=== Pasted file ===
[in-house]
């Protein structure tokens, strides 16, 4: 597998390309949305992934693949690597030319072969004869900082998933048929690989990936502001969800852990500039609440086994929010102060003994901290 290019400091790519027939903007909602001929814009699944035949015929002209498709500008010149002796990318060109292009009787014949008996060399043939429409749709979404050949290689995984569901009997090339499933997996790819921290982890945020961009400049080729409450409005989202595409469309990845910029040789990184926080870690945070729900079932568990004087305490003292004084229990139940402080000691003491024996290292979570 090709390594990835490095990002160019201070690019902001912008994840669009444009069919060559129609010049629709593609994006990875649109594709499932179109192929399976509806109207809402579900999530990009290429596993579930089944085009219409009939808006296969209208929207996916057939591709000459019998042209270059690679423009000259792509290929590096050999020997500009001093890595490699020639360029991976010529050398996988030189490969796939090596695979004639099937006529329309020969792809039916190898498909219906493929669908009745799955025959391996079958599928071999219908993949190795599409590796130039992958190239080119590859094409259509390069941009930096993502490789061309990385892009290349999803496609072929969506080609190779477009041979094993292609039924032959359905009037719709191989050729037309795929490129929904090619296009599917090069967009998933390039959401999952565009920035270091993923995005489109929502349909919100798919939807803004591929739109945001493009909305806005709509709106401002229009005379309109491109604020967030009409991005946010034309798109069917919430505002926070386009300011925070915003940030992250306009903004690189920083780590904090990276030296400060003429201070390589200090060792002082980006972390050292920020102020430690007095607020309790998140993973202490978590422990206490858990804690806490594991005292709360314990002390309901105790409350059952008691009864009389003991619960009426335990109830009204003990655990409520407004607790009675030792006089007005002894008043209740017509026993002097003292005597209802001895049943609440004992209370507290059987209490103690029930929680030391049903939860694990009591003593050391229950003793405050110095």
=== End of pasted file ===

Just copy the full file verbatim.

[in-house]
């Protein structure tokens, strides 16, 4: 597998390309949305992934693949690597030319072969004869900082998933048929690989990936502001969800852990500039609440086994929010102060003994901290 290019400091790519027939903007909602001929814009699944035949015929002209498709500008010149002796990318060109292009009787014949008996060399043939429409749709979404050949290689995984569901009997090339499933997996790819921290982890945020961009400049080729409450409005989202595409469309990845910029040789990184926080870690945070729900079932568990004087305490003292004084229990139940402080000691003491024996290292979570 090709390594990835490095990002160019201070690019902001912008994840669009444009069919060559129609010049629709593609994006990875649109594709499932179109192929399976509806109207809402579900999530990009290429596993579930089944085009219409009939808006296969209208929207996916057939591709000459019998042209270059690679423009000259792509290929590096050999020997500009001093890595490699020639360029991976010529050398996988030189490969796939090596695979004639099937006529329309020969792809039916190898498909219906493929669908009745799955025959391996079958599928071999219908993949190795599409590796130039992958190239080119590859094409259509390069941009930096993502490789061309990385892009290349999803496609072929969506080609190779477009041979094993292609039924032959359905009037719709191989050729037309795929490129929904090619296009599917090069967009998933390039959401999952565009920035270091993923995005489109929502349909919100798919939807803004591929739109945001493009909305806005709509709106401002229009005379309109491109604020967030009409991005946010034309798109069917919430505002926070386009300011925070915003940030992250306009903004690189920083780590904090990276030296400060003429201070390589200090060792002082980006972390050292920020102020430690007095607020309790998140993973202490978590422990206490858990804690806490594991005292709360314990002390309901105790409350059952008691009864009389003991619960009426335990109830009204003990655990409520407004607790009675030792006089007005002894008043209740017509026993002097003292005597209802001895049943609440004992209370507290059987209490103690029930929680030391049903939860694990009591003593050391229950003793405050110095």